Think about it this way: It would be awesome if designers all knew how to code, but not everyone is cut out to do it efficiently. Similarly, not everyone is cut out to do design work. You can always tell when a developer did your design because it looks like the web circa 1998. For folks who know what to look for, it's also very easy to tell when a designer has done your development--frequently it's because your site is ripe with security or scalability problems.

It comes down to aptitudes and passions. If you're going to get good results out of a creative intellectual professional, they typically need to be well suited for the job and interested in what they are doing.

Should designers code? Yes. But you shouldn't be paying them to do it unless they're good at it.
John Anderson
2
0
John Anderson Entrepreneur
Senior Mobile Developer at Propelics
I think as long as you draw the line as the author did, showing that they feel that HTML/CSS is part of the design process, I agree. Designers need to know the medium their creations will be represented in, HTML/CSS and be able to develop that as well as the design.

To force a designer to learn to code PHP, .NET, Angular.js, Node.js code doesn't make much sense to me. Design is all about form, style and UX experience. Coding is more about logical thinking, well organized code, making sure there are no memory leaks, etc. Very much different sides of the brain. Although you can bring a high degree of creativity to coding, I would say it's more (more...not completely) following design patterns.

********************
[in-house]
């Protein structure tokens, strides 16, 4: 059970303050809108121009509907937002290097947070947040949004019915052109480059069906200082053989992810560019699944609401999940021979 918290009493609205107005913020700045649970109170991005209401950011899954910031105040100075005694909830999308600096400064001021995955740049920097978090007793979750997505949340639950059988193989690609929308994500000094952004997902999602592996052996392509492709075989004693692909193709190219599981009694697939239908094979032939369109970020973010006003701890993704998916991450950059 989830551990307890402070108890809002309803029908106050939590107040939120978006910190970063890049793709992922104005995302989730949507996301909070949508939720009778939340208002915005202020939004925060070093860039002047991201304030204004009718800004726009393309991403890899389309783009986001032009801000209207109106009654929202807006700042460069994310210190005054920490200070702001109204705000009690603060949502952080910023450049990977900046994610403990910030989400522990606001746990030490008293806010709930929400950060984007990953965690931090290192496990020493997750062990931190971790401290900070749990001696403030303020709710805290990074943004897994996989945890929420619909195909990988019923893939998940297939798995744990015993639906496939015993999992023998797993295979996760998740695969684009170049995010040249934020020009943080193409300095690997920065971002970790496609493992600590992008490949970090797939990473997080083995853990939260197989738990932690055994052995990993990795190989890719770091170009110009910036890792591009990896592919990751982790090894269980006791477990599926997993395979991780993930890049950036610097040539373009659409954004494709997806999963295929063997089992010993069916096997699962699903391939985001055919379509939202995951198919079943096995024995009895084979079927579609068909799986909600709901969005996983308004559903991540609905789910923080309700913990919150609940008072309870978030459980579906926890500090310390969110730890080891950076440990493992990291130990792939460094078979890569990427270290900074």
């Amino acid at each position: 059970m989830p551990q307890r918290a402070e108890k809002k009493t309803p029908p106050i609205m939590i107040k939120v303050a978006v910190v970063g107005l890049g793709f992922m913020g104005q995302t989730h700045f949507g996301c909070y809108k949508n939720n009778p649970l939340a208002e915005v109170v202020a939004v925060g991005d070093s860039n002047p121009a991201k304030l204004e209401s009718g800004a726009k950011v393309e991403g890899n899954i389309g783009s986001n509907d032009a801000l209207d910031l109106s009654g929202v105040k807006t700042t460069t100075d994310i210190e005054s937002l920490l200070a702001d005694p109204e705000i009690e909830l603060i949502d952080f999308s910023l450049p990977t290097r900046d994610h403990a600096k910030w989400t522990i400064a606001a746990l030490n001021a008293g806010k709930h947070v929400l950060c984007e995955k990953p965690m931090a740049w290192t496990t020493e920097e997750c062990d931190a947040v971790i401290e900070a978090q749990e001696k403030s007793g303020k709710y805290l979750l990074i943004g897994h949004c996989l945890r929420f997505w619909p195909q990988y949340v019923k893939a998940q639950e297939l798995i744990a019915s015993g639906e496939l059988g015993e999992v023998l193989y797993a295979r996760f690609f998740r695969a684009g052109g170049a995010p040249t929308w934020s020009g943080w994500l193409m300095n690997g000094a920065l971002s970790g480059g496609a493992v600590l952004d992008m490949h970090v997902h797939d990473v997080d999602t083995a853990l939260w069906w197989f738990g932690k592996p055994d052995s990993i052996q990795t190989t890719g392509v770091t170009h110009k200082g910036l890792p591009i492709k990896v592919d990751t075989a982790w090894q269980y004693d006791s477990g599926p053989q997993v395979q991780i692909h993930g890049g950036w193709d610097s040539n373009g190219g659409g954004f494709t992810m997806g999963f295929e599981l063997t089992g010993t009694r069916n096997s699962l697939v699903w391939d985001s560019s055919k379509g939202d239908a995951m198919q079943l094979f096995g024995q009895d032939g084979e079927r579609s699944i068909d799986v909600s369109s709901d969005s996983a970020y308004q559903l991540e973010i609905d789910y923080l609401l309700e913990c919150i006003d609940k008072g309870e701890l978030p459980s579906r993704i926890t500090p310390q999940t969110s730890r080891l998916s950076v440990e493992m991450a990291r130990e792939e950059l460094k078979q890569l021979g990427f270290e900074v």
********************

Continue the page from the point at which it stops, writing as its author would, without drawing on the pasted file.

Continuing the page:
Of course it can make sense for a designer to get to know the UI characteristics of different operating systems, but that doesn't mean they need to know how to write the code to create them.
Camellia George
4
0
Camellia George Advisor
Product & User Experience Leader
On a small team it's helpful when each and every member can extend themselves beyond their core skill set to move a product forward. But as your team grows, you want to be careful to direct each person's (including your own) energy where you get the most bang for your buck.

My caution comes from overseeing designers who, as they learn to code, constrain their own designs to what they imagine technically implementing by themselves. It isn't necessarily intentional, but in the process you end with a mediocre contributor who is neither designing or engineering at their best.

I advocate for a design process that is technologically-informed, and in close partnership with engineering. But I want designers who empathize, strategize and synthesize above all else.